Rather than trying to fit collectively-based harms into an individualistic paradigm, it may be preferable to re-think the paradigm to encompass collective, social considerations. The seeds for this idea were originally sown within aspects of work by authors such as Westin that were largely sidelined in the wake of an individualistic, libertarian drive against state intrusion. They have since been replanted in the work of authors such as Allen and Gavison who have advocated privacy as a producer of social goods such as better social contributions and relationships. However, the drive to articulate privacy as a social value can be found more directly in the work of authors such as Gandy, Regan and Cohen in the context of rising concern as to the broad-ranging privacy implications of digital data collection and use. As fragmented individual data collected for one purpose is aggregated and re-used in other contexts as the basis for labeling and making judgments affecting individuals’ lives with little or no opportunity for reciprocity, the adequacy of individualistic models that focus on control over access to information has increasingly come under scrutiny.

The push, in the context of digital data collection and use, for recognition of privacy as a public value, a common value and a collective value and the potentially invidious collective forms of discrimination to which its inobservance can give way offers both threats and opportunities for members of equality-seeking groups. To the extent that those accused of offences relating to hate propaganda, obscenity and child pornography would then be positioned to bootstrap their individualistic privacy argument with one premised on societal interests, the competing equality-based interests of the members of target groups may be undermined. On the other hand, thinking collectively about the value of privacy opens up the opportunity to better articulate a more group-based conception of the privacy violation occasioned by perpetuation of group-based stereotypes prevalent in hate propaganda, obscenity and child pornography. It suggests an opening to argue that privacy shouldn’t simply be conceived of as a producer of individualistic goods like free expression, freedom of conscience and liberty, but also the equally important, but too frequently unmentioned democratic right to substantive equality.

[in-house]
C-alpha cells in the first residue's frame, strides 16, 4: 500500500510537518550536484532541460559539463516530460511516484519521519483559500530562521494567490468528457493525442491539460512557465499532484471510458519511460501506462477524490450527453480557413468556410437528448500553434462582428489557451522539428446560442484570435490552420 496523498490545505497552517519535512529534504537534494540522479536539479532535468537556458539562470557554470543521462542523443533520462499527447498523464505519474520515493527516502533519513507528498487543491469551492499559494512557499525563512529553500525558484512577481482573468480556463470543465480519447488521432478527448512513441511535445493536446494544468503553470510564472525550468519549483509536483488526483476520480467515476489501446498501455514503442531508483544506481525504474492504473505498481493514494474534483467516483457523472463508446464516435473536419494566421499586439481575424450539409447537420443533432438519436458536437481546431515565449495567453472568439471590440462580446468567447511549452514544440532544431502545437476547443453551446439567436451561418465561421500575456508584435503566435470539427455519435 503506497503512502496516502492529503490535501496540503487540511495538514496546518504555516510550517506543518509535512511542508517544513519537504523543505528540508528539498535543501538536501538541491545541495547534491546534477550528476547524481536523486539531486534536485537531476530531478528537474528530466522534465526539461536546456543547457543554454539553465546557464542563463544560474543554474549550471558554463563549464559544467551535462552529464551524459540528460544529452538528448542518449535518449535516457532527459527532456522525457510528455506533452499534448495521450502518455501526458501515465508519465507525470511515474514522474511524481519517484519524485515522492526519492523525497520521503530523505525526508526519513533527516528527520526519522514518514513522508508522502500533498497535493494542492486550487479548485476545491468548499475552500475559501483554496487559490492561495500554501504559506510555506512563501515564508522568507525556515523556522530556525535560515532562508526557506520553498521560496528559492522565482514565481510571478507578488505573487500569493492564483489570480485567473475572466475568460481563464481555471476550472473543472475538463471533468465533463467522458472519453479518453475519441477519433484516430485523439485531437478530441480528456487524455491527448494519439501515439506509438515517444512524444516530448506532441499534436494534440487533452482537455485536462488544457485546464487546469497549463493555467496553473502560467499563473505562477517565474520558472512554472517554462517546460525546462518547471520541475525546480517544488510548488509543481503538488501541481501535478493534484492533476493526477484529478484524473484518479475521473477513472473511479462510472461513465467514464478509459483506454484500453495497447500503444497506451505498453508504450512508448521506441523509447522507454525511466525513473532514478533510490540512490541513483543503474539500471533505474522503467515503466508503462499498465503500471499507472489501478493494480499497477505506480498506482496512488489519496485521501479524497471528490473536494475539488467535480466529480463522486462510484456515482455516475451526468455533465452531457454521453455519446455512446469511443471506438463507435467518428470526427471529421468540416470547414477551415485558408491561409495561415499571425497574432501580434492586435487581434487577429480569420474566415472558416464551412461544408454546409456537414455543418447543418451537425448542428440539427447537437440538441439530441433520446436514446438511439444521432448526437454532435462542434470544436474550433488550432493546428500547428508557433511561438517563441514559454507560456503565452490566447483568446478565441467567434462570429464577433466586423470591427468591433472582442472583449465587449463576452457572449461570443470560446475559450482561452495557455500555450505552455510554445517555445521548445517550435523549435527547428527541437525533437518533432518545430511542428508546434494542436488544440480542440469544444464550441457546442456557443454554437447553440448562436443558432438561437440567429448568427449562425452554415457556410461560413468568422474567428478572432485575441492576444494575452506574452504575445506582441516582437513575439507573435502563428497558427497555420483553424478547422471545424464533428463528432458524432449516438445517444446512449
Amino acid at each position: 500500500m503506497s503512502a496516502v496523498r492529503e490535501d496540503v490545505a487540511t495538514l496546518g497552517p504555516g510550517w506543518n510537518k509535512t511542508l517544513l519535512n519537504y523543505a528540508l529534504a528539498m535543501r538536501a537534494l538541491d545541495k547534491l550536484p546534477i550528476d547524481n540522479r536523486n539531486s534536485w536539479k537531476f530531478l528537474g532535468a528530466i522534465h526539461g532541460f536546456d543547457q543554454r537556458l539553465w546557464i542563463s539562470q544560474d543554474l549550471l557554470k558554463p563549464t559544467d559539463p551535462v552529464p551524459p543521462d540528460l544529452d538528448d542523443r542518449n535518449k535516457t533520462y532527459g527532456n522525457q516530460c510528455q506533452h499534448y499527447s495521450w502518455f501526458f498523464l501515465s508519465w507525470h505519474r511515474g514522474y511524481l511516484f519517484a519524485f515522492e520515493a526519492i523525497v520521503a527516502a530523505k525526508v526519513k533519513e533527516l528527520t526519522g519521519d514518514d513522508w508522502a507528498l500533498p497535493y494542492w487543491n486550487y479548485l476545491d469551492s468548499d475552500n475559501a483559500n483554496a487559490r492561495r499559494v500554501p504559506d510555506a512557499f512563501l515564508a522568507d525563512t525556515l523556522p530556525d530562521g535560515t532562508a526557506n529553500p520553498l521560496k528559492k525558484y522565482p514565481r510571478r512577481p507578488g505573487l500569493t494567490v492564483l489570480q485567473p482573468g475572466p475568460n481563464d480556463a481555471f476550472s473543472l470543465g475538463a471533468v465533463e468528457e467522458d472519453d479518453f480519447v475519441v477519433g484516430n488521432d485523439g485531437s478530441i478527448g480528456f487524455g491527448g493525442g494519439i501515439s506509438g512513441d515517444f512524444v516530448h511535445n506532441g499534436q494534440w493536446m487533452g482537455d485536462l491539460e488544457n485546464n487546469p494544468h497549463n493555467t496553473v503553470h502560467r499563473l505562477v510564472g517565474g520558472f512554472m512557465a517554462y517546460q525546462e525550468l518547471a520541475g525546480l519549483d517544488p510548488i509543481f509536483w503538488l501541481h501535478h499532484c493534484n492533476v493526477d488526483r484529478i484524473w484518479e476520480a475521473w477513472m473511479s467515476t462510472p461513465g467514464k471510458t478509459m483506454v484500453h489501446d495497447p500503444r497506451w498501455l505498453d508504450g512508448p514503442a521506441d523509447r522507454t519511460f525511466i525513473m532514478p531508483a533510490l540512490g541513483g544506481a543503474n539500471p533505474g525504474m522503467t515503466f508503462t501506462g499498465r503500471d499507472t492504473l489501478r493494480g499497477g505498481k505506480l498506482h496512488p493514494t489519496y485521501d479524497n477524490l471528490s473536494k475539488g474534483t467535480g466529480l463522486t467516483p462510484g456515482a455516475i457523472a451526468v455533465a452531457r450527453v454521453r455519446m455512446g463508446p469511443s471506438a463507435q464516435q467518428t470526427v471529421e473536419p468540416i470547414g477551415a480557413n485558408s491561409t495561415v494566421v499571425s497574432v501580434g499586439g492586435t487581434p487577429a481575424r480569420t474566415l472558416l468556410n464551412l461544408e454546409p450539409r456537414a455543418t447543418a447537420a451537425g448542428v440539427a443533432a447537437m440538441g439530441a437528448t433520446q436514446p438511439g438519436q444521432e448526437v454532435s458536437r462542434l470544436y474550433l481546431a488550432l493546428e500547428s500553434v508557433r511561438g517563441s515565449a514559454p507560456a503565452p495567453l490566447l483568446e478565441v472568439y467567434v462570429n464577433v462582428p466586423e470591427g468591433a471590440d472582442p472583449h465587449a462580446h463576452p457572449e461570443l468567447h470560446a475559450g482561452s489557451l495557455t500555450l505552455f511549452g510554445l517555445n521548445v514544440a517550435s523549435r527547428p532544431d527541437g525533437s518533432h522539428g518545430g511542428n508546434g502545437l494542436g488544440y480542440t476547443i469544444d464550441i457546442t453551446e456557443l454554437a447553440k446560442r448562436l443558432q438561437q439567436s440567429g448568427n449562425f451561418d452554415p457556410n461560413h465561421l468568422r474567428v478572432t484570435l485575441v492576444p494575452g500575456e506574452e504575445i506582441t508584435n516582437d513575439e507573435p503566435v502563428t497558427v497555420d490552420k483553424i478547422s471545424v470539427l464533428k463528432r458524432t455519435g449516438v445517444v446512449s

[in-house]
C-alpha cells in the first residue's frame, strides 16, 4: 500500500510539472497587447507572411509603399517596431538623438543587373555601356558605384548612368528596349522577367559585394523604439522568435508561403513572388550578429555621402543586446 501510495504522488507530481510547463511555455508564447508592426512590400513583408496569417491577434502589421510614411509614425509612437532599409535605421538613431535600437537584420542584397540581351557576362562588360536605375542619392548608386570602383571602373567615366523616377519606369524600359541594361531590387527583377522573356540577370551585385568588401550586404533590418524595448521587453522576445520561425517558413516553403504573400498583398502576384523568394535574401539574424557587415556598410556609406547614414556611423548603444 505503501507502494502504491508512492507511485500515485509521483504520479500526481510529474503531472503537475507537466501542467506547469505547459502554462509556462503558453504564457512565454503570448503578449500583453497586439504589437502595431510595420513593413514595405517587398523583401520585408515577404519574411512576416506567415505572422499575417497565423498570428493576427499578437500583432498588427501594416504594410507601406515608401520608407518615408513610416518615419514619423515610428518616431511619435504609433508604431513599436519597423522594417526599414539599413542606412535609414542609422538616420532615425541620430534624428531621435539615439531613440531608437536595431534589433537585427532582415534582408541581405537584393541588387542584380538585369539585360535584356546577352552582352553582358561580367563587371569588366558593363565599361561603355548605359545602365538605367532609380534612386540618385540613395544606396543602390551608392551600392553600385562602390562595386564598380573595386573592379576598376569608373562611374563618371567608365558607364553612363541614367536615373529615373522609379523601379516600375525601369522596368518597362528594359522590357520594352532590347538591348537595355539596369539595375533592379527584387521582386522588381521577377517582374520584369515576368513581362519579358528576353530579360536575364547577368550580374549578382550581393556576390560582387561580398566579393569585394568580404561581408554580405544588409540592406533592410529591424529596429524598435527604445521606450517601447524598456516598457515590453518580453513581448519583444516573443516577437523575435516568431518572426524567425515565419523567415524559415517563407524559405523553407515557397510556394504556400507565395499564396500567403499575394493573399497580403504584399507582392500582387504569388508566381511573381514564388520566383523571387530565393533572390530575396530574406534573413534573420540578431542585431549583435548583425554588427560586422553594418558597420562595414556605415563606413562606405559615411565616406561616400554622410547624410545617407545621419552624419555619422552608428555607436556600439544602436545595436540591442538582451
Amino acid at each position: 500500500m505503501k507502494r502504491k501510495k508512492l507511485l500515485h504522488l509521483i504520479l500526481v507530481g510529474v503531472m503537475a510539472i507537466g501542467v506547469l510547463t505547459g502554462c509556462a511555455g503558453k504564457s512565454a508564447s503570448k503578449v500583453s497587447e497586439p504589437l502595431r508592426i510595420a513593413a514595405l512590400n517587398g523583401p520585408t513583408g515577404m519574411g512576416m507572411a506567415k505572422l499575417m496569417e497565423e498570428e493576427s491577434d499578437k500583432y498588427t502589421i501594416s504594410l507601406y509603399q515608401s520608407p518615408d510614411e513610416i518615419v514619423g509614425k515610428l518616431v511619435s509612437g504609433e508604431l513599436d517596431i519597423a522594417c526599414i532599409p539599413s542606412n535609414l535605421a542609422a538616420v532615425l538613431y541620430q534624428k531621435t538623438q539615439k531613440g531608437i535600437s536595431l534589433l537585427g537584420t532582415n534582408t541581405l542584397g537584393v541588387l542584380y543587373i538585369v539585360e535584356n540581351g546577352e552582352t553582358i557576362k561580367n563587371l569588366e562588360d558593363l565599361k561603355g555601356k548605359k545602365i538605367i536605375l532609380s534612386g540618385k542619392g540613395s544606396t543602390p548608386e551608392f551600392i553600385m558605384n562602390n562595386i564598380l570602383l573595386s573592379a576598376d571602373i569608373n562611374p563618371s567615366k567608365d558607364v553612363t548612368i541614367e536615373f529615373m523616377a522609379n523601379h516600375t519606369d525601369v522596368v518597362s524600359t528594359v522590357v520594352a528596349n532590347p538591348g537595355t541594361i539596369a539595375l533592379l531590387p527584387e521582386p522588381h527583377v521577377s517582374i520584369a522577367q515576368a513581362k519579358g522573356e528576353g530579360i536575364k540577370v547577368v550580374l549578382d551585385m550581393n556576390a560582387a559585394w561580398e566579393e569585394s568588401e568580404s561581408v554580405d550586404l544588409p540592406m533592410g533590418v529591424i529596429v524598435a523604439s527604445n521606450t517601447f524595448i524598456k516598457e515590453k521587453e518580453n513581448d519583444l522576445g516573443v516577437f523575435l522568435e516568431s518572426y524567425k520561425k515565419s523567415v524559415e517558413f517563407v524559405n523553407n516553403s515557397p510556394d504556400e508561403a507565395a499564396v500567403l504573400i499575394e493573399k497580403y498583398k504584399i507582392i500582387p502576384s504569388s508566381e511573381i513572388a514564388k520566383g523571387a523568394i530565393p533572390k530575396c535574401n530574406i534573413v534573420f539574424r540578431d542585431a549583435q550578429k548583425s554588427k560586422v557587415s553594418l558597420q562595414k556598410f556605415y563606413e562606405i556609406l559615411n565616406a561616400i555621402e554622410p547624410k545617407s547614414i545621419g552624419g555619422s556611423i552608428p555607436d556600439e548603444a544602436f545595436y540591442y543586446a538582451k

The parameters of a collectively-based privacy argument might work from accounts of authors such as Delgado, Crenshaw, Tsesis and MacKinnon on how hate propaganda, obscenity and child pornography can work to impose social constructions of inhumanity on targeted groups that are both externally reinforced and sometimes internalized in a way that undermines their abilities to self-define. To the extent that these effects lead individuals to choose to dissociate or to attempt dissociation from the groups so targeted, both the groups themselves and society as a whole stand to lose - our aspirations for diversity, plurality and mutual respect are undermined.

If hate, obscenity and child pornography are understood in this way, certain aspects of the current push for a social conception of privacy within the context of digital data collection might be usefully analogized. Simplistic data derived from these forms of “expression” are used to render social profiles of targeted groups that become a basis for imposed definitions not only on those groups, but their members as well. These socially constructed definitions then form the basis and justification for discriminatory action and treatment of individual members of those groups that can, in some cases, be internalized within their own processes of self-definition.

The fragments of identity misrepresented in hate propaganda, obscenity and child pornography are used to form the bases for social composites that intrude both upon the definition of self and the understanding of self in relation to group. The social constructions produced authorize privacy intrusions that both reflect and reinforce substantive inequality. For equality-seeking communities, privacy understood entirely as a producer of purely individualistic goods like free expression and liberty has to often been an empty proposition. Privacy understood as a social value and producer of collective goods like substantive equality seems like something worth talking about.